Tuesday, April 04, 2006
[T]he newly elected Dover Area School Board, which campaigned on removing the ID policy actually chose to keep the policy during their first meeting . . . [b]ecause the Board members understood that removing the policy could have ended the legal controversy.
The claim that the Board could have short-circuited the decision and, therefore, the legal fees, is ludicrous. As I have already discussed, a party cannot defend a lawsuit up through the trial and, just at the point that the decision is about to be rendered, simply declare that it won’t do what was complained of anymore and demand that everything be forgiven. The courts are not required to play the fool. With a change back to the old policy only as far away as the next election, Judge Jones would have been totally justified in rendering his decision. Indeed, The test of whether subsequent circumstances have rendered a case moot is said to be a "stringent" one and it must be absolutely clear that the wrongful action could not reasonably be expected to recur before a case is dismissed on that ground.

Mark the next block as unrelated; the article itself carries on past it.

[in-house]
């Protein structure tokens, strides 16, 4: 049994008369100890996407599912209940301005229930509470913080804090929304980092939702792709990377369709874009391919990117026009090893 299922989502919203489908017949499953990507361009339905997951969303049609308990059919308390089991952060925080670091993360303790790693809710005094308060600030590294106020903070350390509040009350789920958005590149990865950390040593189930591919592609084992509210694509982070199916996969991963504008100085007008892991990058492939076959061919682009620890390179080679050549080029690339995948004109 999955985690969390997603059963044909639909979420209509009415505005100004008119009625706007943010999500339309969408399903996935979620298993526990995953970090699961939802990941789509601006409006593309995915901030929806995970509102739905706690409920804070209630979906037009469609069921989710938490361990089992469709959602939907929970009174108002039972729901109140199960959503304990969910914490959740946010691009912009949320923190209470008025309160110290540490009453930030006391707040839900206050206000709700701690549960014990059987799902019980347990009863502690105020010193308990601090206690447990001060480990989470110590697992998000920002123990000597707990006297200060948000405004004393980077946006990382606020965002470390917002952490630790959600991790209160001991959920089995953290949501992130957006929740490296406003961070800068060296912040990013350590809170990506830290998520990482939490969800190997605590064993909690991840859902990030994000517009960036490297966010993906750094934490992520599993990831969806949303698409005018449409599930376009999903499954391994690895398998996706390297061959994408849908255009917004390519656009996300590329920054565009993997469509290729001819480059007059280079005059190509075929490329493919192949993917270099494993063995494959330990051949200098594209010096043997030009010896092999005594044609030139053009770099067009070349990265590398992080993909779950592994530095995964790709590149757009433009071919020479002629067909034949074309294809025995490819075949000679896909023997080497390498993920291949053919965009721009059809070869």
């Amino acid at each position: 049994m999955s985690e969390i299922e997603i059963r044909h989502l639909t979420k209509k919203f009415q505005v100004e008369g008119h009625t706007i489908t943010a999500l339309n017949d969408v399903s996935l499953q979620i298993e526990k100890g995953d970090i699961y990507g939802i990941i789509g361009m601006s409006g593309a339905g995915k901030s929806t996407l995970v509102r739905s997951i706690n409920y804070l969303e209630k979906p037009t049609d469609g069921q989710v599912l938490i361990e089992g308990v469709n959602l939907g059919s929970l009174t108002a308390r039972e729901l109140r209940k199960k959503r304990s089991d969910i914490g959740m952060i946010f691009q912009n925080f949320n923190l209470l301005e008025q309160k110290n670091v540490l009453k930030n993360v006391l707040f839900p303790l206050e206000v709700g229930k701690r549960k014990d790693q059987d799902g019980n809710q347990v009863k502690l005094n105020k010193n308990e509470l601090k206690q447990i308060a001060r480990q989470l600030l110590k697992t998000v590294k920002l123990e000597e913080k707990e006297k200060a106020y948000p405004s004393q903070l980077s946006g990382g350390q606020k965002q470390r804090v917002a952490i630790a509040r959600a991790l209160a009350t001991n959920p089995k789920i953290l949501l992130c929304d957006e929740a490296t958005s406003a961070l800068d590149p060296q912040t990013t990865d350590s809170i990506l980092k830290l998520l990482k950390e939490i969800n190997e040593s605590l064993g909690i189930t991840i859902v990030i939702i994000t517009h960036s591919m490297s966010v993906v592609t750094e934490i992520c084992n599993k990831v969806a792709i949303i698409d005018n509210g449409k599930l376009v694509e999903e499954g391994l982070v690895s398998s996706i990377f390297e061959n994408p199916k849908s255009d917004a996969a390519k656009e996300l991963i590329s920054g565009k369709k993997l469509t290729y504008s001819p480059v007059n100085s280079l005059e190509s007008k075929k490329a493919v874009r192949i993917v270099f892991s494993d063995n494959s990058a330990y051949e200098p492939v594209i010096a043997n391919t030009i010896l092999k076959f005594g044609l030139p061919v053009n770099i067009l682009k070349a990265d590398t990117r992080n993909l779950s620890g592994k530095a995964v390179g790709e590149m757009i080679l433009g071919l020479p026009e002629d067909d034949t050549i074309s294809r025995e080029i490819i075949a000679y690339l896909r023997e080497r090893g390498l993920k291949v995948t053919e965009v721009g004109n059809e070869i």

Even if the new Board was willing to confess a judgment and consent to an order forbidding the policy ever being re-instituted, that would not have prevented legal fees, because the same confession of judgment would be a concession that the Board had violated the Constitution and owed the plaintiff the fees under Federal law. Given that the vast majority of the legal fees had been incurred before the new Board members took their seats, the difference in the amounts would have been minor at best.
This totally unwarranted attack on the good names of people whose only "offense" was to stand up in public for what they believed was right and to oppose the unconstitutional religious aims of the ID movement displays, better than any opponent of ID could possibly do, the bankruptcy of ID both intellectually and morally. It can only remind any thinking person of Judge Jones’ words:
It is ironic that several of these individuals, who so staunchly and proudly touted their religious convictions in public, would time and again lie to cover their tracks and disguise the real purpose behind the ID Policy.
Bad as Francisco's post is, apparently it was worse before he or someone else edited it to tone it down. See Ed Brayton's discussion of the . . . well . . . evolution of Francisco's accusations at Ed's blog, Dispatches From the Culture Wars.
Don't forget the Dover Board was warned about the dangers by their own attorney and were able to deceive themselves nonetheless.